The Current Situation and Protection of the LGBTQ+ Population in Poland
ーA Policy Paper from the Perspective of Human Security
(Master’s student, School of International and Public Policy, Hitotsubashi University)
October 7, 2022
Introduction: Background and Problem Statement
Human security is a wide concept that aims to shift the focus of security from inter-state relations and conflicts to the dangers that people encounter, often in their own countries, without a foreign attack. This includes economic security, food security, health security, personal security, political security, and others. Thus, the situation of LGBTQ+ people constitutes a part of human security as in many countries they face prosecution and penalties for their sexual orientation, as already pointed out by Makofane et al. (2014) in their paper on homophobic legislation and its impact on human security in Africa.
In this paper, the situation of LGBTQ+ people in Poland will be studied. While the situation of Polish LGBTQ+ people is undoubtedly better than in the 76 countries that have criminal laws that penalise same-sex sexuality, Poland has been ranked as the most homophobic and transphobic country of the EU for the second year in a row. This has a great impact on the lives of LGBTQ+ people in the country as can be seen, for example, in reports about gay couples who were attacked with a knife when holding hands in public. LGBTQ+ people in Poland are not only not allowed to marry or to adopt children, the Polish government systematically excludes these people from the society and in so doing encourages more radical and violent homophobia. Thus, the current situation and policies in Poland pose a threat to the personal security of LGBTQ+ individuals and, without a change in policy, the possibility of an escalation in violence is imminent.
The following chapter therefore analyses therefore in detail the different policies undertaken by the Polish government, the reasons behind those policies, and their impact. After that, possible policy options will be introduced together with an analysis on how these options serve the objectives and their positive and negative consequences. Based on the findings of the previous chapters, the author concludes with his recommendation along with the reasons why this option is considered the best. It is necessary to say, however, that not all aspects of the situation of LGBTQ+ people in Poland can be analysed in detail due to the scope of this paper.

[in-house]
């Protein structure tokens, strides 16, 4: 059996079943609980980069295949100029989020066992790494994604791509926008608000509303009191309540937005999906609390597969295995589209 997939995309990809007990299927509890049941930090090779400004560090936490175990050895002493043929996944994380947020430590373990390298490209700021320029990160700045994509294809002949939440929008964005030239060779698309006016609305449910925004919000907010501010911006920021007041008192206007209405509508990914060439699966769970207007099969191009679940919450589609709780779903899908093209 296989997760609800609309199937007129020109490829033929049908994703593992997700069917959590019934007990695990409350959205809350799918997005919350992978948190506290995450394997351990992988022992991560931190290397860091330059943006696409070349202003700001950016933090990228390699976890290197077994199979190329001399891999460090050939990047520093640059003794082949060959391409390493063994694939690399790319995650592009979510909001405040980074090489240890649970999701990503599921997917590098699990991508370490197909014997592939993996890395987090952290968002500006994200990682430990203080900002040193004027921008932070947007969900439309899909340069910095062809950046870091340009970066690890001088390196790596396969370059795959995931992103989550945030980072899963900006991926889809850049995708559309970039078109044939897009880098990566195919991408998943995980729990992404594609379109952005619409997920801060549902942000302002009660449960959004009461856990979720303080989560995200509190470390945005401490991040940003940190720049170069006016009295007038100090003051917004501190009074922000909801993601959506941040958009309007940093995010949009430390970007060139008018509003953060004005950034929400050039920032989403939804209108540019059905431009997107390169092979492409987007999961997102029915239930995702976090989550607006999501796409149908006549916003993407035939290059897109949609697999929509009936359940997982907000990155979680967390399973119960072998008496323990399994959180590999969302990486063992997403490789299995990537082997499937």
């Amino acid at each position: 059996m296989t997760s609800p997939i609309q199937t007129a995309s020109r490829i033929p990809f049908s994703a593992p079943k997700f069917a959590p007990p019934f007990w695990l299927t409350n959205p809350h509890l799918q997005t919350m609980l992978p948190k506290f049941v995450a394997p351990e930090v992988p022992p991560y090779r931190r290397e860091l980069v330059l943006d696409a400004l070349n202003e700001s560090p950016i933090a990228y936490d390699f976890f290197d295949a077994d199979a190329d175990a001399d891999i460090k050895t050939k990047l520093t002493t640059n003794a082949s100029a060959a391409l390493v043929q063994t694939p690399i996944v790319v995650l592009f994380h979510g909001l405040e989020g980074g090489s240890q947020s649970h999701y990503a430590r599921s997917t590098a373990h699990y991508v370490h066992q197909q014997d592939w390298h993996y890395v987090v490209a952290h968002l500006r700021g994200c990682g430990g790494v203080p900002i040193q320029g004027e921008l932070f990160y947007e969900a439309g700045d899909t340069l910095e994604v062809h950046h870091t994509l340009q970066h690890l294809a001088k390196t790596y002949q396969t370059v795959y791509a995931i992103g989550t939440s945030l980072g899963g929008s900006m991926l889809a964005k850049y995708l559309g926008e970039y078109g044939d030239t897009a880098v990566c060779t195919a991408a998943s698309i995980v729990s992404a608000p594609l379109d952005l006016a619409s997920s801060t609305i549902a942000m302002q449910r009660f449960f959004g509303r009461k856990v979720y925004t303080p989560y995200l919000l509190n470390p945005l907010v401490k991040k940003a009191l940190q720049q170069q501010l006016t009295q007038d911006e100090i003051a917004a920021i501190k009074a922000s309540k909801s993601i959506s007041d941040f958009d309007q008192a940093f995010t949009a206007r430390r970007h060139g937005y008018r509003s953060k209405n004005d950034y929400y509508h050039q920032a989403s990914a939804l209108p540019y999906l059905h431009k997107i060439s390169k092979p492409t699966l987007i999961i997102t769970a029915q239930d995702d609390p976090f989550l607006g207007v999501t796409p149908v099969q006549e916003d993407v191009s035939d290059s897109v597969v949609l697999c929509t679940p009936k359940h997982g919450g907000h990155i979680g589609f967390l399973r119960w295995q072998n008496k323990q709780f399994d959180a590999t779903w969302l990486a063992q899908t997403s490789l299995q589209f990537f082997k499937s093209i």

Analysis of the Current Policy and Objectives for Policy Change
As stated above, Poland is currently ranked the least friendly country for LGBTQ+ people in the EU. Poland’s best rated area of compliance with LGBTQ+ protection standards is freedom of association, while the lowest rated areas are protection against hate crimes, the right to respect for family life, and protection against discrimination. But what is the current situation of LGBTQ+ people in Poland and what are the current legal policies held by the Polish government and by local governments?
First of all, the Constitution of the Republic of Poland and the international laws in force in the country prohibit any kind of discrimination on the grounds of sexual orientation or gender identity. At the same time, the Equal Treatment Act, which enables claims against discrimination, does not expressly prohibit discrimination based on sexual orientation. Therefore, there is not only a gap between the law and the Polish Constitution but many LGBTQ+ people encounter difficulties in trying to present their cause in courts.
Concerning the right to life, safety, and protection against violence (prejudice-motivated crimes and hate speech), the Polish legal system does not require law enforcement to establish the homo-, bi- or transphobic motive of a perpetrator when a crime is committed based on the victim’s sexual orientation or gender identity. Consequently, the reality is law enforcement officials turning a blind eye to hate crimes against LGBTQ+ people. At the same time, hate speech and verbal abuse of LGBTQ+ persons is only a hate crime in Poland if it is aimed directly at a specific person, and does not apply in the case of groups or minorities as a whole. In this case, offenses may be applicable as an offense of displaying “indecent” words. Actual court rulings in Poland often grant legal protection to homophobic statements as they “are covered by freedom of speech”.